“You Get What You Pay For”

“You Get What You Pay For”

There is no way to stress this enough: you get what you pay for. No matter that you are buying — if you pay too little, there will be compromises in quality and service that you’ll have to live with.

This is especially frustrating when you are on vacation and you want to have a positive and unforgettable experience. So (1) avoid dealing with travel agencies who attract customers based only on low prices and (2) do not bargain too hard and force your business partners to cut corners in order to meet your price requirements.

We’d like to share a few examples with you hoping to save you some bad experiences in the future.

Hotels and Restaurants

hammock bamboo house

Let’s start with some obvious examples. If a restaurant wants or needs to cut costs, they will use canned vegetable and flavor enhancers instead of herbs and fresh ingredients. They will reuse the frying oil and present the food in a less appealing way. The whole place will be less clean and the waiters will start cleaning the table while you are still eating your food.

If you bargain too hard at a hotel, they might give you a smaller room, a room without comfortable furniture, a room which directly overlooks the street, where the Wi-Fi is not working very well or where it takes forever for warm water reach the faucet.

All of these experiences are rather subtle, but they are definitely annoying and can reduce your enjoyment significantly.

Hiring a Local Guide

Conduirai tour guide

You want to take a day-tour through the jungle? What would be a good guide? Someone knowledgeable about the area and wildlife, someone who is polite, speaks good English and shows up on time.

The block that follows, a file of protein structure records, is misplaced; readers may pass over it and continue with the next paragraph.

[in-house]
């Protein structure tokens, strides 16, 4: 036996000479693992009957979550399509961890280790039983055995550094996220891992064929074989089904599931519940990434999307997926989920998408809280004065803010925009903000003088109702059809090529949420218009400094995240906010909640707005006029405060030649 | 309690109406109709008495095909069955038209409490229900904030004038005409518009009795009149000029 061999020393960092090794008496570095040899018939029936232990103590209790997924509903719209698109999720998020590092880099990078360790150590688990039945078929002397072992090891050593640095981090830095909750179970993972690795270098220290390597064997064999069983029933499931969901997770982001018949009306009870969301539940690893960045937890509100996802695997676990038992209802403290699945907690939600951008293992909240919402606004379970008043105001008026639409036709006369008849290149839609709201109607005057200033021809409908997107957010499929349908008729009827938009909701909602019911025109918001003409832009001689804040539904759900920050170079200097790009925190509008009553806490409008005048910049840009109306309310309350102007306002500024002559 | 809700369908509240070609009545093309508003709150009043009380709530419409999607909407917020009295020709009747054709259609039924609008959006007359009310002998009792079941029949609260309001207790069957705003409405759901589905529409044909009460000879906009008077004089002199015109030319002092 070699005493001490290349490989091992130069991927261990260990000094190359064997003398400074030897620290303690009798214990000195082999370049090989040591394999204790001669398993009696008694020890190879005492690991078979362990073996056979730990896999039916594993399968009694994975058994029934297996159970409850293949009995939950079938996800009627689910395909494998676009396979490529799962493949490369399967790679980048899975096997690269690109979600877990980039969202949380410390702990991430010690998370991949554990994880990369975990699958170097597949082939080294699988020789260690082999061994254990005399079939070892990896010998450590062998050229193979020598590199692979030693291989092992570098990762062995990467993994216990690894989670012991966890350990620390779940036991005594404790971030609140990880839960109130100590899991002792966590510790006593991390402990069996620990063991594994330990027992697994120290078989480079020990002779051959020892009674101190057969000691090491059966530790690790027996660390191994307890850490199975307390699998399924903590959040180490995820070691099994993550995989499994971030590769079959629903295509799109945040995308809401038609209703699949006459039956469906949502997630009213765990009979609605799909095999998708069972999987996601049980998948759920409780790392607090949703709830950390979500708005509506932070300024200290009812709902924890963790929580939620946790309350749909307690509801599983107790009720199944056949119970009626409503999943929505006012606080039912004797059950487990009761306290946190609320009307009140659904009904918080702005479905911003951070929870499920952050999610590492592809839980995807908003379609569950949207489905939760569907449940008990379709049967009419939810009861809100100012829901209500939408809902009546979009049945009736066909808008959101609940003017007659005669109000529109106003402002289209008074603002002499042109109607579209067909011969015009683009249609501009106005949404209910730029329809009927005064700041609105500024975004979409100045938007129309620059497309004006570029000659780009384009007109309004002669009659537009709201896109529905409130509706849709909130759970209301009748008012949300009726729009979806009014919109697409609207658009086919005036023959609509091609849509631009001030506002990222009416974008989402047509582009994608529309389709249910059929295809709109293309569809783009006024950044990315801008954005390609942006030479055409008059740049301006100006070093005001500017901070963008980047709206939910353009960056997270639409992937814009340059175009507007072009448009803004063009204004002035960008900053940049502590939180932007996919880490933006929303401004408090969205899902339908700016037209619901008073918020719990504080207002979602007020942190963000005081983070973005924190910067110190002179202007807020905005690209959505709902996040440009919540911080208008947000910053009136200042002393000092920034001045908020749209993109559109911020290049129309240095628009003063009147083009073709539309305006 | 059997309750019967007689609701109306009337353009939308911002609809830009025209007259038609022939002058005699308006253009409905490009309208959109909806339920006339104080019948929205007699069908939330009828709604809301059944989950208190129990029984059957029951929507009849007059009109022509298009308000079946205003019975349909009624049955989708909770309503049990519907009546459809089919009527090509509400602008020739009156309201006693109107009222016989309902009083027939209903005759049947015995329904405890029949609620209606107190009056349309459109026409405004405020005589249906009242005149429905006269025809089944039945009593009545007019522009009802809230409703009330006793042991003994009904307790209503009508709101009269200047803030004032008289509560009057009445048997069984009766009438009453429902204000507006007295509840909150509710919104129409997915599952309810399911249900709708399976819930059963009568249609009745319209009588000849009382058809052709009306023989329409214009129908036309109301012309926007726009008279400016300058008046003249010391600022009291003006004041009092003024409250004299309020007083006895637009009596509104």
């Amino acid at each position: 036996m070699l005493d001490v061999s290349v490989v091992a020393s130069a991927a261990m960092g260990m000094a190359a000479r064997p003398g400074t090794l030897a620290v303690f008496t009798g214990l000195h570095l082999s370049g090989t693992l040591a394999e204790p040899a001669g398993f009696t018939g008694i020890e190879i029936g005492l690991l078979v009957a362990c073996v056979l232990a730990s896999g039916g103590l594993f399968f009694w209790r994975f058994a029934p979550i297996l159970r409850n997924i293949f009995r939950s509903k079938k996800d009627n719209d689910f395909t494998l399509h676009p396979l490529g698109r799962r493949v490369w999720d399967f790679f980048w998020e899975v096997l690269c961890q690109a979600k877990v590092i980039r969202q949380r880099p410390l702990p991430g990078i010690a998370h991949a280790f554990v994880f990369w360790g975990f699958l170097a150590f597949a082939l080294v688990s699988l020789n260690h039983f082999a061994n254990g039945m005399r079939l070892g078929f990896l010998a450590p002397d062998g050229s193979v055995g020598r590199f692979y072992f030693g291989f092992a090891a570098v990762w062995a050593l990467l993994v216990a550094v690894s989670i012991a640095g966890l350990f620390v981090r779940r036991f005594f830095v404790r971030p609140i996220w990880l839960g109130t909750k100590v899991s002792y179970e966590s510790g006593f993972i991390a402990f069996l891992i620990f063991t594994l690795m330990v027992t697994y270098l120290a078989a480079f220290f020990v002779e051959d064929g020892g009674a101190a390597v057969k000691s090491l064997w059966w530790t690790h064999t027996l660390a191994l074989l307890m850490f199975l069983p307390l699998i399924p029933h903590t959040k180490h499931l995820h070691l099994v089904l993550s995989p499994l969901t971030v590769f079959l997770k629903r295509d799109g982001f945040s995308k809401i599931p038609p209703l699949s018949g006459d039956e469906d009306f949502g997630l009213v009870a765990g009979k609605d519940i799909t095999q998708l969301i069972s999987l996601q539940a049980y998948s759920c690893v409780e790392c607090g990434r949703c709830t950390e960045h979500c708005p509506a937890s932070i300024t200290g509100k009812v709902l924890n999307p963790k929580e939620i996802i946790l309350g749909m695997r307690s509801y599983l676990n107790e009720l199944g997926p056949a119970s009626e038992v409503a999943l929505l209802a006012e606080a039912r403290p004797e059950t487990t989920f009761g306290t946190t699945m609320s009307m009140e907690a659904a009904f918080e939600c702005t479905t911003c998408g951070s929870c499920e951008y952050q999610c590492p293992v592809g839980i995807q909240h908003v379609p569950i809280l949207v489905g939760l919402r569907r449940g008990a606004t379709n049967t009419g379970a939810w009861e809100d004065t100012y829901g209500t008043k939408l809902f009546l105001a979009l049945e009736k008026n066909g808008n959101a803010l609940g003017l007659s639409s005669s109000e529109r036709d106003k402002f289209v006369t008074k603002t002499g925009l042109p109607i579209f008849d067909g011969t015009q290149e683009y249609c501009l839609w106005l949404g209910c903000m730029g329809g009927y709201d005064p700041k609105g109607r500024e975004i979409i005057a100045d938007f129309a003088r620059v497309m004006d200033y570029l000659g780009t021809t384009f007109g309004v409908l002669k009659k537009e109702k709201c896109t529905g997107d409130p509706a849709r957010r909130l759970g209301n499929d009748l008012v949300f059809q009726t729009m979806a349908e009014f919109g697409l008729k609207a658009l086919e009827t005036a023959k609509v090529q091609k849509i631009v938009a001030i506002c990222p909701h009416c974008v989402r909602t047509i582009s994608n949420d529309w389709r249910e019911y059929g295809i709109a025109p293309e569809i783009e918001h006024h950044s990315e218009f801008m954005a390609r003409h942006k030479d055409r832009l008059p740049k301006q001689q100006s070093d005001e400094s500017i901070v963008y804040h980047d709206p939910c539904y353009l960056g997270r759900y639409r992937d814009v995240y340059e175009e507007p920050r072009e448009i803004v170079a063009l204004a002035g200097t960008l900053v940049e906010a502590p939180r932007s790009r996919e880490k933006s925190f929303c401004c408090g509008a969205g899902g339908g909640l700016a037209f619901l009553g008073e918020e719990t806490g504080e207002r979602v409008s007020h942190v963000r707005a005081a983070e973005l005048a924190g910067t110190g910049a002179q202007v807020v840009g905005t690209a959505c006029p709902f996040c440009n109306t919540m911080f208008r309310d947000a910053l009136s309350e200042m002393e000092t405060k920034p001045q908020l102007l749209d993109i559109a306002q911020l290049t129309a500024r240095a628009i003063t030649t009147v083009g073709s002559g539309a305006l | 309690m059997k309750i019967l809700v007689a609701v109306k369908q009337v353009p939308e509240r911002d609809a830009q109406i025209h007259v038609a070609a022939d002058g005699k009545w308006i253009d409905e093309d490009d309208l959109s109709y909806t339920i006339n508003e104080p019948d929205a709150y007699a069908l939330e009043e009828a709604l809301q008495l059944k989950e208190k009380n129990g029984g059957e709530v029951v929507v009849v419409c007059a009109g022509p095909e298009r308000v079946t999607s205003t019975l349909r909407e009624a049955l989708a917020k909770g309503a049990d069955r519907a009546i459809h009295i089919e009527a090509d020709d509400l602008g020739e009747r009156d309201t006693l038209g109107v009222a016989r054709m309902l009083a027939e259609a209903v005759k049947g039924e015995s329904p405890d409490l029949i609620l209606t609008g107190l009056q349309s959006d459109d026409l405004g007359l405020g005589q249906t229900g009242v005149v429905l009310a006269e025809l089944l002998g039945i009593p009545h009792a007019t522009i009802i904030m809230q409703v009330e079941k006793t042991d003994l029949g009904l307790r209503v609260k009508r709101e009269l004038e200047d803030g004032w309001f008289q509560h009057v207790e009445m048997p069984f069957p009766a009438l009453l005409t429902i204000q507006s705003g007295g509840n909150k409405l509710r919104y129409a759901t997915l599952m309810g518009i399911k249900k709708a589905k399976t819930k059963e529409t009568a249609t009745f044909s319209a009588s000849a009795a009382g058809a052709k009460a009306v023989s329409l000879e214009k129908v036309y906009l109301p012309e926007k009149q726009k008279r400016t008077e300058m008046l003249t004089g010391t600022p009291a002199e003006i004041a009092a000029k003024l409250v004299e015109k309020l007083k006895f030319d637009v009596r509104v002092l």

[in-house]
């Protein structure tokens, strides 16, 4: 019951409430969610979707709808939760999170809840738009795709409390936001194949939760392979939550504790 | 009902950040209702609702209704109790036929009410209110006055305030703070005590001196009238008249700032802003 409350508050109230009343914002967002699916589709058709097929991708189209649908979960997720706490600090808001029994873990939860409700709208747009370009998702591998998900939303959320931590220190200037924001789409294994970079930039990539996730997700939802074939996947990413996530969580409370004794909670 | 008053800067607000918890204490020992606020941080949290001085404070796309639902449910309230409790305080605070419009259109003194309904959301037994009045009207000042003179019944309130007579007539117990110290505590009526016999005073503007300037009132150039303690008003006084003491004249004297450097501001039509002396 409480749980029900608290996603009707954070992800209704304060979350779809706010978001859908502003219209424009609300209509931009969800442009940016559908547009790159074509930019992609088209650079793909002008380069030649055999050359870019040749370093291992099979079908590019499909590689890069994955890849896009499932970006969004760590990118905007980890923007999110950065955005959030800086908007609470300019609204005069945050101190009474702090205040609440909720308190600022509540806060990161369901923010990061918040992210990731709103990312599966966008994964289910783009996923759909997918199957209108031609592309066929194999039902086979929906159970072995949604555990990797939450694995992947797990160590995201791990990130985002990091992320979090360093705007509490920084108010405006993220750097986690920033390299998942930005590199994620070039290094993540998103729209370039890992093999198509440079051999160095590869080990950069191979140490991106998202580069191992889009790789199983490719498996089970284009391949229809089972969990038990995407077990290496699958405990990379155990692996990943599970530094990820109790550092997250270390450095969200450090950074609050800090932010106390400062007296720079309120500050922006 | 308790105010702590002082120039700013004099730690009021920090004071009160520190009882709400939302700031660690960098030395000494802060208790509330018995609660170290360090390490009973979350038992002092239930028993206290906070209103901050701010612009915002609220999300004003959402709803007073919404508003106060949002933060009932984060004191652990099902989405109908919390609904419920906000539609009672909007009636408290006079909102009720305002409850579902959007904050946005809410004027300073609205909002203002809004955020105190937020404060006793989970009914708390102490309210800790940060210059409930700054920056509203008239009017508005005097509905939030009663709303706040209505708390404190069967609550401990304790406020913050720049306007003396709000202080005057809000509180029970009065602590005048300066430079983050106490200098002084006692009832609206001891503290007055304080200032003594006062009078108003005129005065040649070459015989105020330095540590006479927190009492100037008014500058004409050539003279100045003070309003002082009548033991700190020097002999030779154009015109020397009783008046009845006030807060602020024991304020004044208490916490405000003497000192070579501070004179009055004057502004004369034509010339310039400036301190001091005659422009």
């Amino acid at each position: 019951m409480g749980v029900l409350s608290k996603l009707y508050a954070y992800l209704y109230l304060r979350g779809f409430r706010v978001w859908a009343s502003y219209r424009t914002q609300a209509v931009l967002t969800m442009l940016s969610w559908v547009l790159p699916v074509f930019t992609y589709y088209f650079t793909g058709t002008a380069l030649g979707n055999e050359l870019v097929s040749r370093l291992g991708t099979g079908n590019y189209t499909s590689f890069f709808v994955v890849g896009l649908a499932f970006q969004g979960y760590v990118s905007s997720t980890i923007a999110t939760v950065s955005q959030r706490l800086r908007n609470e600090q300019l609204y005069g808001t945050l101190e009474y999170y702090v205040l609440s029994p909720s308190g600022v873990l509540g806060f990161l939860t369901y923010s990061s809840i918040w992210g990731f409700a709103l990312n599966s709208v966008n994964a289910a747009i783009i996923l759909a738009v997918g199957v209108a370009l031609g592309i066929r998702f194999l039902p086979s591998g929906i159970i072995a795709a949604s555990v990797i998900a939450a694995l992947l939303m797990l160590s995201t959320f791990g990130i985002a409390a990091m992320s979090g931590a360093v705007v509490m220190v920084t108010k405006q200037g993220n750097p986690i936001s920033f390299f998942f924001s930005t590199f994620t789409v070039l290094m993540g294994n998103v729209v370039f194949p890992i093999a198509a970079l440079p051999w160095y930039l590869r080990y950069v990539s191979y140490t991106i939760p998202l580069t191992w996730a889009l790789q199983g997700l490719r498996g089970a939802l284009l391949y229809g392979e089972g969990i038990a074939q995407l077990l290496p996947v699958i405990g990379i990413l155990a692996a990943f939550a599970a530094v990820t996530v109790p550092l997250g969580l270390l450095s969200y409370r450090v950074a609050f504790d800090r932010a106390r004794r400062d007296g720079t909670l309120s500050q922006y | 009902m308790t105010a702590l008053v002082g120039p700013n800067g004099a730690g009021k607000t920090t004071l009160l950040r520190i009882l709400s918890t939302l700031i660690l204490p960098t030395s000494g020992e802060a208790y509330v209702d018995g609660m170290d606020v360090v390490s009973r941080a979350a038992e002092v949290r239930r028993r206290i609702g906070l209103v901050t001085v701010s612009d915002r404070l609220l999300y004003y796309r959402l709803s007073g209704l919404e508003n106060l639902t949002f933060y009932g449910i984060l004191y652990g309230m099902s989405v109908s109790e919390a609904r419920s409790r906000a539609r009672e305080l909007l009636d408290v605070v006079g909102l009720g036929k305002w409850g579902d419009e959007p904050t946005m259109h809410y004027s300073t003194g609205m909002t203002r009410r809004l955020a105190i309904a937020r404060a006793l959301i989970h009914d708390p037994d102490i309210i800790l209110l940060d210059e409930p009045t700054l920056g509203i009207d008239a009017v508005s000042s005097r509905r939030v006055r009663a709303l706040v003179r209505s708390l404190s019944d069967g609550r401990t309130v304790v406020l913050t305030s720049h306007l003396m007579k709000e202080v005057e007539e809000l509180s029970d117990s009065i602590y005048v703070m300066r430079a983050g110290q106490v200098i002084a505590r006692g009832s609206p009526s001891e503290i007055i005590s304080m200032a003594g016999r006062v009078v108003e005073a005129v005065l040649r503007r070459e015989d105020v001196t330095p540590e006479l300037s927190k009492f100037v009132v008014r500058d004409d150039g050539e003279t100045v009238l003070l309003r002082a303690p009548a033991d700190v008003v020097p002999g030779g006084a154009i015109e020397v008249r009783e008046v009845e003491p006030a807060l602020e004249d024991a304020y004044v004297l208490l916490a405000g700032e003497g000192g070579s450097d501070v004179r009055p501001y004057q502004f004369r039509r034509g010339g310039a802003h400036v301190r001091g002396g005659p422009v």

But if you bargain too hard with the travel agency, they might just rearrange a few things: instead of sending their best guide, they arrange for Julio to pick you up. Unfortunately Julio shows up too late, smells like alcohol and speaks Spanish and no English. Instead of patiently explaining to you about the local medicinal plants, Julio is in a hurry to get back home, so he takes shortcuts on the trails, steps on branches which makes noises and scares off the wild animals, skips the visit to the water hole and brings you back to your hotel at 2:30 pm.

Are you still proud that you saved $15 on this day-tour?

Other ways for a travel agency to lower costs (and your enjoyment): send more tourists with a single guide, do not provide ponchos in case of rain, do not provide rubber boots, require that you to pay the entrance fee to the national park yourself…

jungle rain cover

Things can be even worse if you hire a mountain guide. We spoke to at least a dozen people who attempted to climb Cotopaxi (the favorite peak in Ecuador, 5897 m ) or Huayna Potosi (one of the most climbed peaks in Bolivia, 6088 m) whose guides went so fast that their clients were exhausted and gave up within an hour.

Your guide has been to the top of that mountain hundreds of times, so if he is underpaid and unhappy, he mostly cares about getting back home early and relaxing instead of helping another tourist up the hill. And you return early he gets to keep the morning snacks instead of handing them out to you when you reach the top.